Booklet entitled “Instruments and Innovations”: Signifying how the library supports student learning and research, enhances RCSI’s reputation by engaging the public with RCSI heritage, preserves RCSI outputs, past and present, and makes them discoverable and accessible for the future, in print and online.
Professor Hannah McGee, Dean of the Faculty of Medicine and Health Sciences
My two objects are a medal I am wearing and a book I am holding:
The Dean’s Medal: this represents my role as an academic and educator – an official medal and ribbon I wear on formal academic occasions reflecting my role as chief academic officer in RCSI (on the most formal occasions, i.e. graduation ceremonies, I wear a chain of office). I am proud to wear this medal as the first woman dean of the Faculty of Medicine and Health Sciences at RCSI.
The SAVI Report: this represents my role as a researcher – it is a book summarising a national survey of the prevalence of Sexual Abuse and Violence in Ireland – published in 2002 as a survey of 3,120 adults about childhood and adult experiences, it provided a unique population backdrop to understanding the subsequent decade of revelations about various forms of institutional abuse. Apart from bringing an evidence base to such a significant and hidden subject in Irish society, I am proud that it was a methodologically influential study and has facilitated a range of subsequent Irish studies on sexual health, contraception, domestic violence etc. I am delighted that in 2019 the government agreed to conduct a follow-up (SAVI-2), led by the Central Statistics Office, and due for completion in the next few years.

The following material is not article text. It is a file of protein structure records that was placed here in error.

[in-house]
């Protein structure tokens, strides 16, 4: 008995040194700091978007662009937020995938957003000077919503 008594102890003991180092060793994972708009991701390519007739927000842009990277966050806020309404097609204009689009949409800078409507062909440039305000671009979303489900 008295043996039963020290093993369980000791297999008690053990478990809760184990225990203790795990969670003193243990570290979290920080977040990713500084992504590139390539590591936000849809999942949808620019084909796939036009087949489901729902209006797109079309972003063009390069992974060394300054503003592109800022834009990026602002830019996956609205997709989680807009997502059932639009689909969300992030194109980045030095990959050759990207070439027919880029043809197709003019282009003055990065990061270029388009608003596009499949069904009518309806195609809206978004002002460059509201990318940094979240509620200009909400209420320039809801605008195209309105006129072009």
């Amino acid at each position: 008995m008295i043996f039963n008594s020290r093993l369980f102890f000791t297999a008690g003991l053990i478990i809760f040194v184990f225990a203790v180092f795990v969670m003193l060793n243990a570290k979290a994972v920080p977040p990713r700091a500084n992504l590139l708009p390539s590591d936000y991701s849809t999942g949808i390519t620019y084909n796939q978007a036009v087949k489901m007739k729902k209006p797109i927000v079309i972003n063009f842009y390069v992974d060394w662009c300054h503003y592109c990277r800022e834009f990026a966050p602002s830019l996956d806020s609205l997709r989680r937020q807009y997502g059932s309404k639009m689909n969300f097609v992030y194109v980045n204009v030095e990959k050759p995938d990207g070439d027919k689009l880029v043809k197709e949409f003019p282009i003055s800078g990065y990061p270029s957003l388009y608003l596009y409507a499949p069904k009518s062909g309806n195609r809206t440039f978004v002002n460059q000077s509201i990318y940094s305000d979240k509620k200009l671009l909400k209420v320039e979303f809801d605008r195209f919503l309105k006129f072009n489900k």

Professor Teresa Pawlikowska, Director of Health Professions Education Centre
A stethoscope and ‘clicker’: The objects were chosen to convey that: a stethoscope and ‘clicker’ which I use to advance slides so that I can move around and teach groups of students freely.
Teresa Pawlikowska is the Foundation Professor and inaugural Director of the Health Professions Education Centre at RCSI. She trained as doctor and was an oncologist before entering general practice which enabled her to pursue her career as an educationalist. She has developed a variety of medical education programmes in diverse environments as part of EU and World Bank curricular reform to support capacity building and progress towards patient centered care. She contributed to the expansion of graduate entry medical education and latterly has championed the development of medical education on an evidence base. Teresa has a research interest in consultation quality which springs from her clinical practice.
Professor Tracy Robson, Professor and Head of the School of Pharmacy and Biomolecular Sciences
Conical Flask: I was holding a conical flask – a real symbol of the ‘research laboratory’ – where it is used routinely. I am a research scientist at heart– a cancer biologist – working on developing a new approaches to further personalize and improve treatment outcomes for cancer patients. I led a major programme of research to develop a drug which completed a Phase I clinical trial in cancer patients and was granted Orphan Drug Designation by the U.S. Food and Drug Administration in the treatment of ovarian cancer. I am also Head of School of Pharmacy and Biomolecular Sciences.